The Year of Tommy Lee Jones


Tommy Lee Jones/Heaven and Earth

Benefit: Harvard Film Archive

December 10

September, 1965. Harvard Yard, Harvard University.

The Class of '69 is moving into its respective dorms. In the corridors of Mower, two young men are introduced for the first time. "Tommy Lee Jones, meet your new roommate Albert Gore."


On that day, the halls of Harvard witness yet another significant event in its more than 300 year-old history. A future international celebrity/actor meets a future Vice-President of the United States. The potential and promise in that room could have fueled rockets.

For Tommy Lee Jones, it was the first day of an illustrious college career as renaissance man on campus. Jack of all trades and master of ...all. He played for the Crimson all four years. He acted on campus in "the best [theater] he could." He became a member of The Signet Society, Harvard-Radcliffe's society's of arts and letters. (He has yet to return his initiation rose as he remains unpublished.) He "never paid any attention to the clubs [final or The Hasty Pudding]" and declined when offered membership. Active as he was, he wrote an honors English thesis on Flannery O'Connor and was graduated cum laude.

When discussing his undergraduate years, the former Dunster House resident is reserved and modest. Despite the fact that most faculty members were aware of his awe-some talent (his performance in Coriolanus is considered "legendary"), Jones insists that he was just another student doing his own thing he best he could. When asked if he and his roommate seemed destined for grandeur, ones replied, "We always seemed destined for in hourly exam."

Jones is still very much tied to the apron trings of Alma Mater. Involved with many projects and goings-on at the university, he was invested time and energy into The Harvard Film Archive (HFA) and, if his "volatile schedule" allows, he will be a participant in Arts First, an annual celebration of the arts at Harvard-Radcliffe. For those of you who question the staying power of post-graduation college friendships, fear not. Jones and the Vice President are "still friends."

December 10, 1993. Carpenter Center for the Visual Arts, Harvard University.

Tommy Lee Jones is the guest of honor at a special advance screening of Oliver Stone's Vietnam docudrama "Heaven and Earth" in which he co-stars. Proceeds are to benefit the HFA and the Print Acquisition Fund. Asked to describe how it feels to be returning as a famous alumnus, Jones simply asks, "How far away from the tree can the apple fall?"

Committed to turning the HFA into the biggest film assemblage at any university in the country, Jones is raising funds to purchase a particular film collection. He feels that it is "very, very important" to have such a resource available to students. "Like language labs, the HFA must be available in a similar manner," says Jones.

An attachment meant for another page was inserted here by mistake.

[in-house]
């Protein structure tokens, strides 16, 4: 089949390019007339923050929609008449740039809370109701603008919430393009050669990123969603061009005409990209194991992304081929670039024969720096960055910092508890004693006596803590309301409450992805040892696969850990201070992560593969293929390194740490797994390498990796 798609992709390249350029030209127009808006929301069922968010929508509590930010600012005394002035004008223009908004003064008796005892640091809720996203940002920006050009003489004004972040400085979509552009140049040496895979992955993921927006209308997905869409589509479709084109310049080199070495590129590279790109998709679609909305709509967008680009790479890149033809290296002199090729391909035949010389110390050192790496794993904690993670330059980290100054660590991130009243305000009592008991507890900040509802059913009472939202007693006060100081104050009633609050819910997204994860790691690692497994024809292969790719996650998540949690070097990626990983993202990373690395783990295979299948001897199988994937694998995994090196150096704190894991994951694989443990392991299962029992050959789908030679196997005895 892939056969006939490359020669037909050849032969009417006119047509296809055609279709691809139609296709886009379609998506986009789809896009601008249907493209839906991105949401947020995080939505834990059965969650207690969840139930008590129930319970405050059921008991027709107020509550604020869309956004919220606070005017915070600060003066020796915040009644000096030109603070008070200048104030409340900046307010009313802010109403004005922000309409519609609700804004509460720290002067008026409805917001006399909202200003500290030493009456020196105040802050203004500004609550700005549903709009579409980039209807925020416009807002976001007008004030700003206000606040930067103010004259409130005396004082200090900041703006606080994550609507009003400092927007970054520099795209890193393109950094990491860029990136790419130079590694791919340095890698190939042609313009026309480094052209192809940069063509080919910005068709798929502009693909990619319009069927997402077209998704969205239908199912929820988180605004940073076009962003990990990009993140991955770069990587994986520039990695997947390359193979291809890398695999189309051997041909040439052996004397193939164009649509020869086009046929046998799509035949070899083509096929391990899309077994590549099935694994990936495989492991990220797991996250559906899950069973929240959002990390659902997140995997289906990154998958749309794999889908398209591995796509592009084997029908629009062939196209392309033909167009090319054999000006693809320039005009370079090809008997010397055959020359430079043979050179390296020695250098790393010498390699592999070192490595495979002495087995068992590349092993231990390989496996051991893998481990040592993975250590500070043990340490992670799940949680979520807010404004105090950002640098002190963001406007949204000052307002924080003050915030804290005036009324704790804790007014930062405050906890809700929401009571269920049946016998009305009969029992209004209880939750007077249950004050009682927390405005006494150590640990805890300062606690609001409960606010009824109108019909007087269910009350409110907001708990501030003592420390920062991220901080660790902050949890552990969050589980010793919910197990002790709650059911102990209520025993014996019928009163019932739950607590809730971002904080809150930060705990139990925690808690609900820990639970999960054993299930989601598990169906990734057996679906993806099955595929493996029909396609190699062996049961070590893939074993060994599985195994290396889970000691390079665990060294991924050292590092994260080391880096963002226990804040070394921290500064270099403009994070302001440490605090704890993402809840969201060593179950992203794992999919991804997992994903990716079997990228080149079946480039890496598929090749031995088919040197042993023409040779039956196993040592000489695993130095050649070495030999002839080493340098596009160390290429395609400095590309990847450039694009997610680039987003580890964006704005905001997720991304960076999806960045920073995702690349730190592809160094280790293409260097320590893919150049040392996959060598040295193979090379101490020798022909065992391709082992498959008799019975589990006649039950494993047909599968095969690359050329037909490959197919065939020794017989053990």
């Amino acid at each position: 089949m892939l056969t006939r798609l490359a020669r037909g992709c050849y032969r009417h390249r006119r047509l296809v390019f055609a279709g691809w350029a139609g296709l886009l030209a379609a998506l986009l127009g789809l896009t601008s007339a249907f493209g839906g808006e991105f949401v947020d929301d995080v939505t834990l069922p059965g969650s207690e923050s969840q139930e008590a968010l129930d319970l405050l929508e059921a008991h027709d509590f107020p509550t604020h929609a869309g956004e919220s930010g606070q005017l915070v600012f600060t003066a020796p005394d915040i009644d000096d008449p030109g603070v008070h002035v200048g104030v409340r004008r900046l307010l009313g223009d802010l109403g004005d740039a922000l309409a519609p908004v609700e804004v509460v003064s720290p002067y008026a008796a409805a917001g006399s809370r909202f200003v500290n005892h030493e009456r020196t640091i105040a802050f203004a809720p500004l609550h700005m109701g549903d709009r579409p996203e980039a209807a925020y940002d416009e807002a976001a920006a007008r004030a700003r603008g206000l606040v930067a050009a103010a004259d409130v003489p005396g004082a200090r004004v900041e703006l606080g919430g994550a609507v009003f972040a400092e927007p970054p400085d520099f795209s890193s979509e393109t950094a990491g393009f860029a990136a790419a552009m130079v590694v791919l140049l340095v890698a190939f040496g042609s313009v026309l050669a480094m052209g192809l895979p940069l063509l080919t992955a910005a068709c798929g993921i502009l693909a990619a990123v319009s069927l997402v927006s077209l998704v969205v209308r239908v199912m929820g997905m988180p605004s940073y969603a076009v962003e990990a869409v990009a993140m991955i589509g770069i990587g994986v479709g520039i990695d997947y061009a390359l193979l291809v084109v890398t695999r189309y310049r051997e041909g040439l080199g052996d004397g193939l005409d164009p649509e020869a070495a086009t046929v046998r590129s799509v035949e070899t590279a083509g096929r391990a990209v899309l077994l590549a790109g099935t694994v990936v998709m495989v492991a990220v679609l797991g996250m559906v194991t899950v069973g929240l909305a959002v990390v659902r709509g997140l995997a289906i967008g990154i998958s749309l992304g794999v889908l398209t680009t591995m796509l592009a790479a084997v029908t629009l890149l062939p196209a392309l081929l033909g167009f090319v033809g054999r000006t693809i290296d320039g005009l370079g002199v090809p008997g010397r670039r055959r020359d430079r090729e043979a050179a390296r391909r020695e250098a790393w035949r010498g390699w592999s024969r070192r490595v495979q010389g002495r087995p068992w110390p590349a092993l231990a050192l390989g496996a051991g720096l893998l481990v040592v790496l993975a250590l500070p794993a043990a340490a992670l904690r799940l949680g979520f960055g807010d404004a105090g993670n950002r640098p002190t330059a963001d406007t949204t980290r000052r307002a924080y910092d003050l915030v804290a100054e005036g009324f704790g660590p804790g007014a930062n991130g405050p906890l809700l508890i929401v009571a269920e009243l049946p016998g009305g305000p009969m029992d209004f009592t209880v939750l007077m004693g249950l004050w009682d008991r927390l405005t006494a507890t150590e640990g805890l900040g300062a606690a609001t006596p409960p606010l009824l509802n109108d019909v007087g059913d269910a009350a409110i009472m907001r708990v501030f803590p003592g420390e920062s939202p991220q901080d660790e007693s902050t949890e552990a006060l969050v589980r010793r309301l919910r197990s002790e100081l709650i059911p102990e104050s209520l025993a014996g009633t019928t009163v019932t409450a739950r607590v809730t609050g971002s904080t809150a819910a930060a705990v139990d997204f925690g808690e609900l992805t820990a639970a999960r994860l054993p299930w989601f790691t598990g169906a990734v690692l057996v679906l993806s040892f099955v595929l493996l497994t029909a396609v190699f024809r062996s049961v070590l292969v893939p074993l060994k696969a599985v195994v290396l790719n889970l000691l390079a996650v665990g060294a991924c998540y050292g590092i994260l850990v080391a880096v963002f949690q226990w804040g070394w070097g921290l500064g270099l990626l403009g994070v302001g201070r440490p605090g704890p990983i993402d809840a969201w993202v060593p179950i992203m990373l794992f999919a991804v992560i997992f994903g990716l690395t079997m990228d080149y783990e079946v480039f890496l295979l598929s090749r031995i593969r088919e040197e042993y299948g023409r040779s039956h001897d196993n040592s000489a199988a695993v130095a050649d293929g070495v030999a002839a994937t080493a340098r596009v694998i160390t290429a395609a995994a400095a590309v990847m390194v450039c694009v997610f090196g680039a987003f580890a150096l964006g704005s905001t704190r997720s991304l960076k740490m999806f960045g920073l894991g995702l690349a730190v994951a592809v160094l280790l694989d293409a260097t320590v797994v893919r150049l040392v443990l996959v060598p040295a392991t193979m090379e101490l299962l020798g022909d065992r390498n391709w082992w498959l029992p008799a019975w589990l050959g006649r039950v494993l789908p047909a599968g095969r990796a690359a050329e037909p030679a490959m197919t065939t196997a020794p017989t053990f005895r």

After making some complusory opening remarks and introducing the film, Jones leaves the theater allowing the audience to soak up what is being billed as the final installment in Stone's Vietnam trilogy ("Platoon," "Born on the Fourth of July"). Based on the autobiographical memoirs of Le Ly Haslip, the movie chronicles the harrowing odyssey of a Vietnamese woman as she trades her war-torn homeland for an alien America. Jones, who plays Sgt. Steve Butler, Le Ly's jaded and abusive G.I. husband, says the film is "not about war, but more about the soul." The movie, which is written and directed by Stone, also stars Joan Chen ("The Last Emperor"), academy-award winner Dr. Haing S. Ngor ("The Killing Fields") and Debbie Reynolds.

At the film's conclusion, Jones engaged the audience in a brief question and answer period. An uptight Jones was curt in his responses. "Were you in the military or the war and if not what did you draw on to prepare for your role?" asked an eager viewer. "No, I was not," growled Jones, "But who wasn't affected by the war. Next question." "Which is your favorite role?" queried a student. Jones snapped back, "I don't play favorites. Next question." "What drew you to this role?" was the follow up. "Oliver [Stone] asked me to, and I needed the work." It seemed as if responding was becoming a chore for Jones as his tone conveyed condescension and frustration. But at the champagne reception that followed, he was gracious and patient as he autographed programs for, took photographs with, spoke to and even hugged the crowd of adoring, over-indulgent fans.

December 11, 1993. Bennett Street Cafe, The Charles Hotel.

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